Written by Daniella Litvak
Mayor Vaughn: I’m only trying to say that Amity is a summer town. We need summer dollars. Now, if the people can’t swim here, they’ll be glad to swim at the beaches of Cape Code, the Hamptons, Long Island…
Brody: That doesn’t mean we have to serve them up as smorgasbord! –Jaws
Henrik Ibsen (1828-1906) is considered the “Father of Modern Drama.” Ibsen created rich psychological dramas and brought realism to the stage. He has and continues to influence playwrights and filmmakers. Only Shakespeare’s plays are more frequently performed than Ibsen’s.
Also like Shakespeare’s plays, productions have changed the time and setting of Ibsen’s plays. Ibsen set An Enemy of the People in a small, Norwegian town during the 19th century. UC Irvine transferred the story to the present day in a small, southwest Colorado town. However, the plot pretty much remains the same. Dr. Thomas Stockmann (Nick Manfredi) is the Chief Medical Officer for the town’s spa baths, which are the primary tourist attraction –and therefore the primary source of revenue –for the town. Thomas discovers the baths are polluted. He wants to alert people to the danger, but the mayor –who is also his sister Betta (Jennifer Holcombe) –wants the truth buried. Dr. Stockmann continues to try to get his message out, and the ensuing backlash threatens to ruin him.
The setting update has its pros. The timelessness of the play’s message is reinforced. It enables more diversity in casting. In the original the mayor and the character of Aslaksen (Emily Daly) were men, and here women get to perform the roles. Also the town drunk gets to wear a Pink Floyd t-shirt.
However, not everything translates well to the present day. It feels odd watching Dr. Stockmann be stymied because a newspaper won’t print his report, when he could have just posted it online. Now the internet doesn’t (and can’t) function like a magic wand instantly solving all of Dr. Stockmann’s problems, but the lack of reference to or consideration of it feels like a plot hole.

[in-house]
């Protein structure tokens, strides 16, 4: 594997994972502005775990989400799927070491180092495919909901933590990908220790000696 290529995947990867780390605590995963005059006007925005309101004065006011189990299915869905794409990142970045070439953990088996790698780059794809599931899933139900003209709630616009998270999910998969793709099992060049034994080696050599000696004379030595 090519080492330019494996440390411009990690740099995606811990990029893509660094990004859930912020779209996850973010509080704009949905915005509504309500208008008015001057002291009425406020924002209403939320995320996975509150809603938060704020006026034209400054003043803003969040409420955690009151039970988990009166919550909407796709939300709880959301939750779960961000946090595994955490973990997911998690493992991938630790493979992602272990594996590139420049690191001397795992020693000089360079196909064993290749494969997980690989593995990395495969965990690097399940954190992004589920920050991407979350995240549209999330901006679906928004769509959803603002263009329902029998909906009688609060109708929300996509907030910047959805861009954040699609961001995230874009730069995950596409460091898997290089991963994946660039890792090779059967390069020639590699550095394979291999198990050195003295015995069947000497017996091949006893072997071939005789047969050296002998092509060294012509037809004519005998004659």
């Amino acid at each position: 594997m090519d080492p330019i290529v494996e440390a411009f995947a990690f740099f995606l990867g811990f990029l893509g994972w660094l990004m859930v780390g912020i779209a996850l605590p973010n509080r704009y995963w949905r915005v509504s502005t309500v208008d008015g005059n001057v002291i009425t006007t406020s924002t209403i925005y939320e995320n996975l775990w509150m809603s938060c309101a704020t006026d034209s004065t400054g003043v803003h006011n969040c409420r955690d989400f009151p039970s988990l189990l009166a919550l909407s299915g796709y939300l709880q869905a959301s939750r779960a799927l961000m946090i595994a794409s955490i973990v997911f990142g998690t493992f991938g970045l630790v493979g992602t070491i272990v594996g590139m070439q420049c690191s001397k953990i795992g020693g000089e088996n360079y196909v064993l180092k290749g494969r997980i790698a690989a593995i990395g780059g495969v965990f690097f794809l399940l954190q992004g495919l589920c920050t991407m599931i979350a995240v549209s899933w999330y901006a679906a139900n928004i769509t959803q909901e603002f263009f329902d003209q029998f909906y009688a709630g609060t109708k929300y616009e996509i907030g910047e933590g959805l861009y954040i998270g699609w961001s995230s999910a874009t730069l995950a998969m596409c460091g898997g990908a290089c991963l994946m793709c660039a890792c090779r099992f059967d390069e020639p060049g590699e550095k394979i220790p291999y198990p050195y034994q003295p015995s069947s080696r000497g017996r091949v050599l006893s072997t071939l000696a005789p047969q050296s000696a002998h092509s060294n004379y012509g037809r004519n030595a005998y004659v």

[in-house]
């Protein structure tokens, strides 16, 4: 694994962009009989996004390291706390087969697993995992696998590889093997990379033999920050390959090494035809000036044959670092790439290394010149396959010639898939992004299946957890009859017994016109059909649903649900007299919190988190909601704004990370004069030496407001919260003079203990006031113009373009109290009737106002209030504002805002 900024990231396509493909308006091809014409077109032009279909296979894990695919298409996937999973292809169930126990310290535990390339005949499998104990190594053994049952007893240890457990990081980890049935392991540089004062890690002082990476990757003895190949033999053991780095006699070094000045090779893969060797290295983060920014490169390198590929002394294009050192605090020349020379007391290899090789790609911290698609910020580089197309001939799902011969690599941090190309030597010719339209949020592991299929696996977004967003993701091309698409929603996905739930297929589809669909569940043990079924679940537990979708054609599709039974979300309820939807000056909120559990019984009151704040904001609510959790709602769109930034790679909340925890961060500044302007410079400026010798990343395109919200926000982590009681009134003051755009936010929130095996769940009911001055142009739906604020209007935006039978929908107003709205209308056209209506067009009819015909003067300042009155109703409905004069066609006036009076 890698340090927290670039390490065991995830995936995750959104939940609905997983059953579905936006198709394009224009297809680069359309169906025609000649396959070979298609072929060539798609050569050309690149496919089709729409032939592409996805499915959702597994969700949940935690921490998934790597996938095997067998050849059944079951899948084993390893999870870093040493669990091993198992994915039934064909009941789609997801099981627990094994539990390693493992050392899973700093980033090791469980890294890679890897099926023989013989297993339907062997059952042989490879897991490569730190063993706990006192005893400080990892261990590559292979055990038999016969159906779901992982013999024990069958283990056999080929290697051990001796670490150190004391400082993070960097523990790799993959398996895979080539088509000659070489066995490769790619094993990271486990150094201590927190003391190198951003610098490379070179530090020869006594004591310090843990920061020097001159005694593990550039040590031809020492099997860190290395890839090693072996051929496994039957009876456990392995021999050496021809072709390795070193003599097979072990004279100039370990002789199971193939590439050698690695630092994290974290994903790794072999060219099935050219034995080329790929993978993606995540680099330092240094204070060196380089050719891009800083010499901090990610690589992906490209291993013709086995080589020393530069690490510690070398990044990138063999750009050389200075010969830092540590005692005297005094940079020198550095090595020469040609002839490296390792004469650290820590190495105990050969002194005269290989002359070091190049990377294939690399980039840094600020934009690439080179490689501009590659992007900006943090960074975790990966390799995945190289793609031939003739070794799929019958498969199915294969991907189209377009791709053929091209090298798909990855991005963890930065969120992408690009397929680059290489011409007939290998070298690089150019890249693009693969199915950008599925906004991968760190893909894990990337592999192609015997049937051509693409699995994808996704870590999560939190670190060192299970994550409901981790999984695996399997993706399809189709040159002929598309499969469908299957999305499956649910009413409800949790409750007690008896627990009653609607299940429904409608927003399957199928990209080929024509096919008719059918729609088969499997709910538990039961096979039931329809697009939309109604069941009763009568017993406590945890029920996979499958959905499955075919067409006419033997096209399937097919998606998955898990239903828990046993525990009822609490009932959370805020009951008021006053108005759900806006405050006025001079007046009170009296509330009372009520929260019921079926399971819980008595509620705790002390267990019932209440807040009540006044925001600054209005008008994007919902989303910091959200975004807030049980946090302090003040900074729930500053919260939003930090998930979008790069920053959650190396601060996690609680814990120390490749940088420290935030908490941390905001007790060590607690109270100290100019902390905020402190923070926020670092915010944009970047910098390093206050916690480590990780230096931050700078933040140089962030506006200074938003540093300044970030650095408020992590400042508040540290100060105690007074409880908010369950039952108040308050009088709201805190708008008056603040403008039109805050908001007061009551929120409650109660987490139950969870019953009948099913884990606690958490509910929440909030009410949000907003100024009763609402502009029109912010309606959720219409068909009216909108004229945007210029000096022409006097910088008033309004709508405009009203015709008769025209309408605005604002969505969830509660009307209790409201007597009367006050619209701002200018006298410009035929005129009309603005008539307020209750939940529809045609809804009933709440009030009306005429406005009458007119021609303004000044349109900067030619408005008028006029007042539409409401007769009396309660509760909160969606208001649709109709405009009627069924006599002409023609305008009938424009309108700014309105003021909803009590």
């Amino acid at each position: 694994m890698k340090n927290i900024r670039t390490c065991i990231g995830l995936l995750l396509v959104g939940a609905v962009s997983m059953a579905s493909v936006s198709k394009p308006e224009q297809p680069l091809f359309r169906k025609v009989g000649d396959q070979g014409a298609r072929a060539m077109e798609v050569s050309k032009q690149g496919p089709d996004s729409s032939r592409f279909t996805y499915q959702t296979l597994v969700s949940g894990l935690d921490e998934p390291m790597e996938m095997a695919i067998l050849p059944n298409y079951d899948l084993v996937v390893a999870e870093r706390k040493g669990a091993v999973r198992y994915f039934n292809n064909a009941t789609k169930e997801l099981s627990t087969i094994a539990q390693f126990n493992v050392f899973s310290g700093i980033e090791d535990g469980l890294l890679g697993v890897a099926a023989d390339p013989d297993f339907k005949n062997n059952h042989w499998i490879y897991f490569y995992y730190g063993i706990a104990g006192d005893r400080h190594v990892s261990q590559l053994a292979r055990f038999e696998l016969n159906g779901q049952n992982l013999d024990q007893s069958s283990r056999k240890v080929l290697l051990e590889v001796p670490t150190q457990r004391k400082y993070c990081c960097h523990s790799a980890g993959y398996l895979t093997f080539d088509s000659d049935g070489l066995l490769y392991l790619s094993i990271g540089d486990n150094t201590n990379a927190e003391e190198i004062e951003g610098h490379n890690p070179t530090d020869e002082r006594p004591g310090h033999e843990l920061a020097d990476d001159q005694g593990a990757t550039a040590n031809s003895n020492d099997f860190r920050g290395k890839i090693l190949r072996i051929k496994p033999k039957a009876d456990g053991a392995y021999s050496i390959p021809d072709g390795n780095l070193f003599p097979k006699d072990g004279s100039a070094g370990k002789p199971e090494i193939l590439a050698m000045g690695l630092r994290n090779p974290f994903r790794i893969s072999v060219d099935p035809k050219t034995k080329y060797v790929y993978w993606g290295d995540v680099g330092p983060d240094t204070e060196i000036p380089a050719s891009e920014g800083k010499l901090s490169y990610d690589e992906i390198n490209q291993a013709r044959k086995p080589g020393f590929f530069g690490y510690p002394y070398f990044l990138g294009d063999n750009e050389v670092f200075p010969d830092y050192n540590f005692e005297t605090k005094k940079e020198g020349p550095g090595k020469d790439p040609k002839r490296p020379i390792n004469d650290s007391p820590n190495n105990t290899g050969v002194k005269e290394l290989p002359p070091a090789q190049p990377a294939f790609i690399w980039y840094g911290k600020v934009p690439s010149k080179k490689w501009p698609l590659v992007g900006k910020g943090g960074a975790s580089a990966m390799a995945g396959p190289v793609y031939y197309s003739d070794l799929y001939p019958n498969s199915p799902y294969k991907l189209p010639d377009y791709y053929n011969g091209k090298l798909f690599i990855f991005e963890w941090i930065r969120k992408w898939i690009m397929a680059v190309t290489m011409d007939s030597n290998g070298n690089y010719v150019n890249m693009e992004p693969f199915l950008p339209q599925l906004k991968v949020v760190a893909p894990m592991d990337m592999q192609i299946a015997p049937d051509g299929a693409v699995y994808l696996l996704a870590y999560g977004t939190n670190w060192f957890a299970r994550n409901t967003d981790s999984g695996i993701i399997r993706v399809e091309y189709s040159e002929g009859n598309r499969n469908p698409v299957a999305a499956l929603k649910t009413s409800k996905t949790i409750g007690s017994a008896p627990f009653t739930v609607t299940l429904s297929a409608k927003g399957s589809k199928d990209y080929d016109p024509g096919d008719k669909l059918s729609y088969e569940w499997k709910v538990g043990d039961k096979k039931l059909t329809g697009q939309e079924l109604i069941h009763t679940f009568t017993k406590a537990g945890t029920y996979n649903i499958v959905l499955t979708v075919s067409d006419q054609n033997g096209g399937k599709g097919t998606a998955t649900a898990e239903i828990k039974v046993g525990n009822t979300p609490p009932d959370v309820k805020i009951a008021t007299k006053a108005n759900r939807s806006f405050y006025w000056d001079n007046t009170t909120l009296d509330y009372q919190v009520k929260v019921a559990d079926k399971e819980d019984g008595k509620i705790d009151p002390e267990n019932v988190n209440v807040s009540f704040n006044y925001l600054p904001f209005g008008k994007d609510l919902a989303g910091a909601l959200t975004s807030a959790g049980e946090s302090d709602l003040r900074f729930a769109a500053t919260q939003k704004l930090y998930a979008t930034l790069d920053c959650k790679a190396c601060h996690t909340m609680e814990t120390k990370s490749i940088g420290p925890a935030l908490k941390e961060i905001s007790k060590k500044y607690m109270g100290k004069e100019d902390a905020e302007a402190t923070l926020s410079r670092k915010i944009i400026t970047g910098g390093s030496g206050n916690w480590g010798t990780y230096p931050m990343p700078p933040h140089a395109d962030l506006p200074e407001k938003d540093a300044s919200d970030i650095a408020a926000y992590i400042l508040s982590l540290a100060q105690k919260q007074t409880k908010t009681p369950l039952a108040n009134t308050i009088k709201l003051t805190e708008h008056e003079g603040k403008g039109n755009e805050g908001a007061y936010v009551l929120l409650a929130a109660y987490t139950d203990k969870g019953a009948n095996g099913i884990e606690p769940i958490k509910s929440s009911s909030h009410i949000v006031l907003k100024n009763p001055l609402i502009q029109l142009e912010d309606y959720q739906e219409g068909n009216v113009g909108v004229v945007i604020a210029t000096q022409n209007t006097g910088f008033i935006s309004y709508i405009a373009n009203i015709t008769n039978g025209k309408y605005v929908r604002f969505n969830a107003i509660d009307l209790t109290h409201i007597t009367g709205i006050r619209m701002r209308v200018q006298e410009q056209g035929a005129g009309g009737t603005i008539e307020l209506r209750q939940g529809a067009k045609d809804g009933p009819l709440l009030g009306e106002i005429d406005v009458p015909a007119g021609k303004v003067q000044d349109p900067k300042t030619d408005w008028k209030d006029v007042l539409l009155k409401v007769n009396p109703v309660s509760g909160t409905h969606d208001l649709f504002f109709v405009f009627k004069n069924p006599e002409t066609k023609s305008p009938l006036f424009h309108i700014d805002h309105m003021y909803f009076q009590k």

The way the play starts makes it seem like an ensemble piece. As the story continues the focus is increasingly centered on Dr. Stockmann. In light of the ending it is clever structuring. However, it means the rest of the characters don’t get much of a chance to develop. There are some scenes that feel like a set up for a subplot –such as the flirtation between Billing (Robert Tendy) and Petra (Kristen Daniels), Dr. Stockmann’s daughter –but they don’t go anywhere.
Another drawback of Ibsen being so focused on the message, it makes some of the characters’ actions appear forced. Characters seem to change their stance on the polluted water issue merely because the plot demands it.
The intensity Manfredi has to display in the role of Dr. Stockmann must be exhausting, but Manfredi never wavers. He keeps the audience’s attention on him throughout the show. Thomas Varga is wonderfully menacing as Dr. Stockmann’s father in-law, Morten Kill. When the mayor was able to interact with newspaper editor Hovstad (Aaron Arroyo), the actors played off each other very well.
The Stockmann home set is very beautiful. Many shows feature a living room set, but this show demonstrates how vibrant colors and a mountain backdrop can really elevate a production’s visual elements. The show’s final tableau is very striking – adding something special to the experience.
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April 30th – May 8th 2016
 An Enemy of the People has been cited as an influence on the film.